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Sid in his law office where he sits when meeting with clients. Observant eyes will notice the statuette of one of Sid's favorite Democrats.

Thursday, October 29, 2015

GOP Debate Impressions - The candidates shine on entitlements despite the moderators.

From The Wall Street Journal:

• Wasn’t the Republican Party supposed to pick moderators who had some acquaintance with Republicans? We have many friends at CNBC, but the three debate moderators lost control of the proceedings from the start and never regained it. There is no surer applause line at a GOP debate than to attack the media, and the moderators walked into the trap with tendentious questions based on liberal talking points.

Jeb Bush should fire whoever advised him to go after Marco Rubio on the trivia of his Senate absenteeism. The attack was clearly planned because Mr. Bush did it even after Mr. Rubio had received applause for rebutting a hostile question on the subject from a moderator. Mr. Rubio counterpunched and easily won the round. Mr. Bush’s proposals for economic growth are the most thorough and thoughtful in the field, but he is oddly inept at debating. He should have spent his precious time making the case against Hillary Clinton and for his agenda.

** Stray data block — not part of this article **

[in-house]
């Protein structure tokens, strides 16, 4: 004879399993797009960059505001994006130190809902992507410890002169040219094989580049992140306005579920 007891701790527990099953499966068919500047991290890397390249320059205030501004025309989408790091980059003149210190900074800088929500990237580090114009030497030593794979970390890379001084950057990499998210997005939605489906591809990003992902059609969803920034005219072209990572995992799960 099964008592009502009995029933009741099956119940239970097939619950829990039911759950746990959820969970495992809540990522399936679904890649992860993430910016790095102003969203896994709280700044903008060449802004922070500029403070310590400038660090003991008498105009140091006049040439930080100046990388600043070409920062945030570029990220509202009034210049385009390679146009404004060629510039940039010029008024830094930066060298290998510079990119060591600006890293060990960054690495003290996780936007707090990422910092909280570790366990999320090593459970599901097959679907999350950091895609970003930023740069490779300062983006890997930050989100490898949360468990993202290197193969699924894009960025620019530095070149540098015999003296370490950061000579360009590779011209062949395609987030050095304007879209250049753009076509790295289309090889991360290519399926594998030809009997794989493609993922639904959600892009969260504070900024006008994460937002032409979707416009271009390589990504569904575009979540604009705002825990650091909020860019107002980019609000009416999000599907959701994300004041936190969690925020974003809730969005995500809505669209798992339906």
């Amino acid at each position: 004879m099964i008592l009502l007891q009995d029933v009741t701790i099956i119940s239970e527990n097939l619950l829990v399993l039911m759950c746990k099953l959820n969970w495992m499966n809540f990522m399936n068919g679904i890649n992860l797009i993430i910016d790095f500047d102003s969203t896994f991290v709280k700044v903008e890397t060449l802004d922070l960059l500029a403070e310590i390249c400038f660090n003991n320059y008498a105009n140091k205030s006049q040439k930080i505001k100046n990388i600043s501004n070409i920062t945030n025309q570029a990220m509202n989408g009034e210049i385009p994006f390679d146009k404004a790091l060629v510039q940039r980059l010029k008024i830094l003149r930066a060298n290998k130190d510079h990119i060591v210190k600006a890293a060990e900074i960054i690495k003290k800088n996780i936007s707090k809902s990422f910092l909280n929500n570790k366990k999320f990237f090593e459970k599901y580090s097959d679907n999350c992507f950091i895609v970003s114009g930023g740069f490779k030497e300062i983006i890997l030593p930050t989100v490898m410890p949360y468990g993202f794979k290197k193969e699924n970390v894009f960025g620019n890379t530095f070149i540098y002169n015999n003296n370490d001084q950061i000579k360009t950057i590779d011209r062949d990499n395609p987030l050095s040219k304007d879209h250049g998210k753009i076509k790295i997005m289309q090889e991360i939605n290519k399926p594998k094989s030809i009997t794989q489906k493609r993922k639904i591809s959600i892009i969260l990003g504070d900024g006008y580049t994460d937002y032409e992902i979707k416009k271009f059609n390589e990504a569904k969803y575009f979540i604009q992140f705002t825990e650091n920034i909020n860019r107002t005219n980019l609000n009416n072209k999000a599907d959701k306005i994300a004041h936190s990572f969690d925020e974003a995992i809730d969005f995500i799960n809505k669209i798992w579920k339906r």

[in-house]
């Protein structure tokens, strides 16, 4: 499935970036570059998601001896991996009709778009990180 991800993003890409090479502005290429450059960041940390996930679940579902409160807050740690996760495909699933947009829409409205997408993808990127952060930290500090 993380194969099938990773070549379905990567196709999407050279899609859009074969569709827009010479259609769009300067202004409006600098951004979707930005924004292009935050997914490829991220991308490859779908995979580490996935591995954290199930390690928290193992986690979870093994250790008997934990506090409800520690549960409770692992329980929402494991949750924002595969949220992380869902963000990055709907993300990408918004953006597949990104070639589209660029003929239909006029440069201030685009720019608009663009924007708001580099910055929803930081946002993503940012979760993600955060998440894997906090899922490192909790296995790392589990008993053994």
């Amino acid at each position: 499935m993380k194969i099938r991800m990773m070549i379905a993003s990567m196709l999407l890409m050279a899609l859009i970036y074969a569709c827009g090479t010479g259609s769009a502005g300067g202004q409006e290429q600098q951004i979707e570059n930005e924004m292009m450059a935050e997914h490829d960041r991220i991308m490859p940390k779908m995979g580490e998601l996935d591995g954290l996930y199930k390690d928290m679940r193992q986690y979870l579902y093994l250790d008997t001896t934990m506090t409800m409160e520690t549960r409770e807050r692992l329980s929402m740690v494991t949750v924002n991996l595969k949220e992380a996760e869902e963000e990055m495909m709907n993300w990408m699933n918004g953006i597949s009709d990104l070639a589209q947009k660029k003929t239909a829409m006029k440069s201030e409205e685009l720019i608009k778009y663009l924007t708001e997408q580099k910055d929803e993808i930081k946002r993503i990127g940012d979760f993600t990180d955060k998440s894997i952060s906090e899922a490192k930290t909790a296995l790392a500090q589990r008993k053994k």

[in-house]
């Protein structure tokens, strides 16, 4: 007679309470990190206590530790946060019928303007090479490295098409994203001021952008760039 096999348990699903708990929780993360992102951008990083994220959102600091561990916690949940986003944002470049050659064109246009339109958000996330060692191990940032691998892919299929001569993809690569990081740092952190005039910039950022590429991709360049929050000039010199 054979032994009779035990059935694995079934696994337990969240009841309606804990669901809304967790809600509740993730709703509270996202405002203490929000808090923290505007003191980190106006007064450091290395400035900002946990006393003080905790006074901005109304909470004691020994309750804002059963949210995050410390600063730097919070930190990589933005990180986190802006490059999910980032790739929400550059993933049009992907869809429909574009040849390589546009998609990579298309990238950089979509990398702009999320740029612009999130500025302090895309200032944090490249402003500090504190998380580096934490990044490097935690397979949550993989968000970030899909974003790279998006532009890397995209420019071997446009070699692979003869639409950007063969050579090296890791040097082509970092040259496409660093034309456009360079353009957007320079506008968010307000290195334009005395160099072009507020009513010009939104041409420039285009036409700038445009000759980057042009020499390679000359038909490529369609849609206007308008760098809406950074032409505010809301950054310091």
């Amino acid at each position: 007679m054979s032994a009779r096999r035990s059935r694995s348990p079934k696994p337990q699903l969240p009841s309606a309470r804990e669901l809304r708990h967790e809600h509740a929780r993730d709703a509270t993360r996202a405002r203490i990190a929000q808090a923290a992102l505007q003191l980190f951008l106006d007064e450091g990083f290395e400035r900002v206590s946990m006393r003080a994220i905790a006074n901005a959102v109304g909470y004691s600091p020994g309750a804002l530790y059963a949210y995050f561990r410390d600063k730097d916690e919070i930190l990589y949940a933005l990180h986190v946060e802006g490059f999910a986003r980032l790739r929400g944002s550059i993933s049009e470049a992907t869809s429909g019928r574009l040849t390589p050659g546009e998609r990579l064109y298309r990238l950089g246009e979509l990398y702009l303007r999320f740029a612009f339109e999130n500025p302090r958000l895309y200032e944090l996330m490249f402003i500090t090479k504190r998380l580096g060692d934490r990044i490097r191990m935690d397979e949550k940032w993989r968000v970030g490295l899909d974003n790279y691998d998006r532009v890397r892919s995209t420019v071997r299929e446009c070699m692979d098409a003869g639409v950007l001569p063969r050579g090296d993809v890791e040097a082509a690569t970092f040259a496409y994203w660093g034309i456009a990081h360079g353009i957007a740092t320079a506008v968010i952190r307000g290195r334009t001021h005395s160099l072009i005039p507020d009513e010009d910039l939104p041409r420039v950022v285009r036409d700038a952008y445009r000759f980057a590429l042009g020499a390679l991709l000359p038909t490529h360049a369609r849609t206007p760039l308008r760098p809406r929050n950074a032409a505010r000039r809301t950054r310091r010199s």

Chris Christie had a good night, especially with his forthrightness on reforming entitlements. He put it in populist terms by explaining there is nothing in the trust funds but IOUs and that “the government has lied to you and stolen from you.”

 The general level of candor on entitlements from nearly all of the candidates was also a welcome sign for reform. Rand Paul said the age for receiving benefits had to be changed, and Messrs. Christie and Bush were honest in saying that benefits will have to be means-tested. This issue will be a sharp contrast with Hillary Clinton no matter who is the nominee, and GOP voters should look closely at who is most effective at making the reform case.


And from this article:

Both Messrs. Rubio and Cruz made the media and the debate moderators a punching bag, drawing some of the biggest applause of the night. “The questions that have been asked so far in this debate illustrate why the American people don’t trust the media,” Mr. Cruz said. “This is not a cage match.” He then went on the attack against the moderators. Among the questions that drew Mr. Cruz’s ire were one asking Donald Trump whether he was running “a comic book version” of a campaign, and one to Mr. Rubio asking why he shouldn’t resign from the Senate, given his absence from votes.

It wasn’t just Mr. Cruz. Mr. Rubio brushed off questions about his missing votes in the Senate as a story driven by the mainstream media. “It’s actually evidence of the bias that exists today in the America media today,” he said. Chris Christie got his own dig in at the media when moderator John Harwood interrupted him in the midst of an answer. “Even in New Jersey, what you’re doing is called rude,” the governor said.


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